This I regard as history's highest function, to let no worthy action be uncommemorated, and to hold out the reprobation of posterity as a terror to evil words and deeds.--Tacitus
For the structuralist the decisive facts about Nazism, for example, are not the ideas, policies or even actions of Hitler and the Nazis, but the structure of the German state, the nature of its bureaucracy and pressure groups, the exigencies of economics and geography. The effect of this structuralist analysis is as Tocqueville predicted. To depreciate the importance of individuals, ideals, and will is to belittle the role of Hitler and the Nazi leaders, to minimize or even deny their avowed intentions of conquest and mass murder, and to evade the issue of evil.--Gertrude Himmelfarb (1991) "Of Heroes, Villains, and Valets" in On Looking into the Abyss: Untimely Thoughts on Culture and Society (1994), 43-4.
l bumped into Himmelfarb's collection of essays in a second-hand bookstore in Noosa Heads, a resort on Australia's sunshine coast, around the time of the Republican convention. I did not buy it on impulse, but returned to the store to purchase it as a memento to the demise of the Neocon movement. I tend to like reading Conservative thinkers--not just because they tend of a sense of style and flair, but especially because they are contrarians who not only tend to see through the pieties that I hold dear, but also, because of their dismay or disgust, can dissect Liberalism and cultured Liberals better than we do ourselves.
While I intend to return to Himmelfarb's excellent reflections on nineteenth century nationalism, liberalism, and religion Himmelfarb disappoints. Often her engagement with the ideas of those she opposes -- post-modernists, feminists, etc. -- tends to be superficial and lazy. (For example, she primarily relies on Searle's not disinterested not entirely informed, testimonial report when she tries to discuss the disagreement between Derrida and Foucault, ignoring, entirely, Gayatri Chakravorty Spivak's (recall) more subtle treatment of the significance of that disagreement.) In particular, it's hard for her to exhibit the attractiveness of positions she opposes and in these essays one does not find much generosity toward alternative perspectives to her own.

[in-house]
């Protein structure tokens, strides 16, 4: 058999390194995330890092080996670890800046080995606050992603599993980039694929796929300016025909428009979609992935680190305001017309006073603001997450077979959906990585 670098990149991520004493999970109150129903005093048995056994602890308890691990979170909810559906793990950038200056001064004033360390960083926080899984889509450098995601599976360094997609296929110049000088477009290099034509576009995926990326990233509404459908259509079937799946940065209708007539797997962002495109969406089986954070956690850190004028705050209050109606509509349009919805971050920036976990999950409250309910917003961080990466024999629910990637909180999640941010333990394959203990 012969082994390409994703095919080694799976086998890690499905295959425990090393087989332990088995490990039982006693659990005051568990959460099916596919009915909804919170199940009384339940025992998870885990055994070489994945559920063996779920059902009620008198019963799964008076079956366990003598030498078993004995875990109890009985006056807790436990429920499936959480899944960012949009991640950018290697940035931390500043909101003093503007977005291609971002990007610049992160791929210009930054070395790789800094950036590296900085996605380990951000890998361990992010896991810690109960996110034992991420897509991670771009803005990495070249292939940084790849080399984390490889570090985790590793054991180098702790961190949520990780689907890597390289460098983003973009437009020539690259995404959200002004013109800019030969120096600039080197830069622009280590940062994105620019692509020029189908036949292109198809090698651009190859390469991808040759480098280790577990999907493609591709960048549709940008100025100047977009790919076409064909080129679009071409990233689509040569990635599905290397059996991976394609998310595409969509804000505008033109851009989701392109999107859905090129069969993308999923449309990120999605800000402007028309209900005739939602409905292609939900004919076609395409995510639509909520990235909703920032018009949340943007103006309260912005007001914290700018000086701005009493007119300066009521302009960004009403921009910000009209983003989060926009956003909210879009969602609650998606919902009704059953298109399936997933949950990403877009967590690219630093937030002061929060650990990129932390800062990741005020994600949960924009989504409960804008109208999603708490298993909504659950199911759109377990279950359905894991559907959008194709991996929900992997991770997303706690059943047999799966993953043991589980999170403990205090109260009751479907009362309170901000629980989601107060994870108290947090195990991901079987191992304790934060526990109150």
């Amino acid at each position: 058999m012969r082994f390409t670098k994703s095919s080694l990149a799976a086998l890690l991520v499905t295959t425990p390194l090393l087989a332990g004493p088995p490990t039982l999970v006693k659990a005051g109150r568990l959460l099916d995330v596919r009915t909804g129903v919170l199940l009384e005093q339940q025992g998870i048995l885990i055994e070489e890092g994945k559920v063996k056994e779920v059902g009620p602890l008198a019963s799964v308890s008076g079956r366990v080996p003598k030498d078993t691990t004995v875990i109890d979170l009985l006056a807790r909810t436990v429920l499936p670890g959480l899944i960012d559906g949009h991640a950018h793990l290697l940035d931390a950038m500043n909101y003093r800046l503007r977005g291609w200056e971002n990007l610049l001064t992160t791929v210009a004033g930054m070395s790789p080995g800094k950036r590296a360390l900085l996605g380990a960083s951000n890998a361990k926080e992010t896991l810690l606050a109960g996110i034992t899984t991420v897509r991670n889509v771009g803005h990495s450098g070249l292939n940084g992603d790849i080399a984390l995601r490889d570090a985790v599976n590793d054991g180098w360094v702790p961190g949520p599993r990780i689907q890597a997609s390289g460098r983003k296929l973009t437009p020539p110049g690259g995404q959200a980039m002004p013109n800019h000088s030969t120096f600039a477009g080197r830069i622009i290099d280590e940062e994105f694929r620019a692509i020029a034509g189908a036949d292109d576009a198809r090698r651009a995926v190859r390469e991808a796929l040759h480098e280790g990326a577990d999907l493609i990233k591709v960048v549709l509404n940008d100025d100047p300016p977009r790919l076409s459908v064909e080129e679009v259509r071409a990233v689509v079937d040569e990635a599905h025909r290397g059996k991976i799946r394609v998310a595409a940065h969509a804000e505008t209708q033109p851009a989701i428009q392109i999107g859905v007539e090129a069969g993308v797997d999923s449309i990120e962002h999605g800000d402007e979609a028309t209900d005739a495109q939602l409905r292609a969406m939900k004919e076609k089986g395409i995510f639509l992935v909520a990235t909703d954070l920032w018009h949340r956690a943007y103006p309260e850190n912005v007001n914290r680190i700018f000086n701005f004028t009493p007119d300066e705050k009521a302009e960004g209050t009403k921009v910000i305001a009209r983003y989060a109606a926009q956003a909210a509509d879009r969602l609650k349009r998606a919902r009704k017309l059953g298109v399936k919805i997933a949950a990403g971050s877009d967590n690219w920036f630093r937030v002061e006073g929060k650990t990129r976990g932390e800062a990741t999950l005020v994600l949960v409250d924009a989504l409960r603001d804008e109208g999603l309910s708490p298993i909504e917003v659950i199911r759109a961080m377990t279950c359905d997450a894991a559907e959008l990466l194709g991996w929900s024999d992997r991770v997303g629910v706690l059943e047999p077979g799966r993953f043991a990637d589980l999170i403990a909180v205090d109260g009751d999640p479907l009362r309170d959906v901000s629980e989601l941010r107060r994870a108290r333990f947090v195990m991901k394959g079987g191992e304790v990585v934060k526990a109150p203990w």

By contrast, she can be superb in grasping the unwelcome (to her) consequences of some intellectual movements. I have quoted above part of her critique of structuralism (as a method in professional history). Earlier, in an another essay ("On Looking into the Abyss") she gives a chilling account of how social history from below, "Alltagsgeschichte becomes an "apologia" for Nazism." (19)* Throughout her essays one finds her being alert to ways in which Nazi-genocide is normalized and displaced. One does not have to share her fondness for heroes and villains, her confidence in the category and utility of the category of 'evil,' and even her sense that historians to recognize that many attempts at a-moral, scientific history turn into immoral enterprises (while remaining useful for professional advancement and interested parties that prefer a world in which our complicity in injustice is shared widely): the long view, she quotes Trilling's "Tacitus Now," or "seen from a sufficient distance, it says, the corpse and hacked limbs are not so very terrible, and eventually they even begin to compose themselves into a meaningful pattern."" (48) Some Himmelfarb's best lines involve pointing out that often the schemes of scientific history end up being so anachronistic that they fail to do justice to the actors' categories (of even the bad guys).
History-writing need not be a morality tale or sermonizing, one may say on Himmelfarb's behalf, but it cannot forego adopting (one might say) a moral stance in which agents figure. The point of this, it turns out, is not so much to judge others; it's something less moralistic and more political: it's to prevent other, future misdeeds and inspire heroic deeds. One can put Himmelfarb's point in an economic register she does not adopt: by creating a potentially permanent and factual record of base and noble human action, the historian changes the incentive structure of future agents on the fairly modest assumption that people care about what others think of them even if they are dead. Of course, it also follows from this (and, alas, Himmelfarb does not pause to note the point) that such a record may also inspire the (copycat) villains. Seen from this light, one may, then, understand the choice for a more scientific history -- one that rejects the moral stance --, as a kind of risk aversion by historians who wish to remove themselves from impacting posteriority.
*She uses the word 'banal' regularly in deriding a-moralized understanding of Nazi-genocide without ever mentioning or explicitly engaging with Arendt.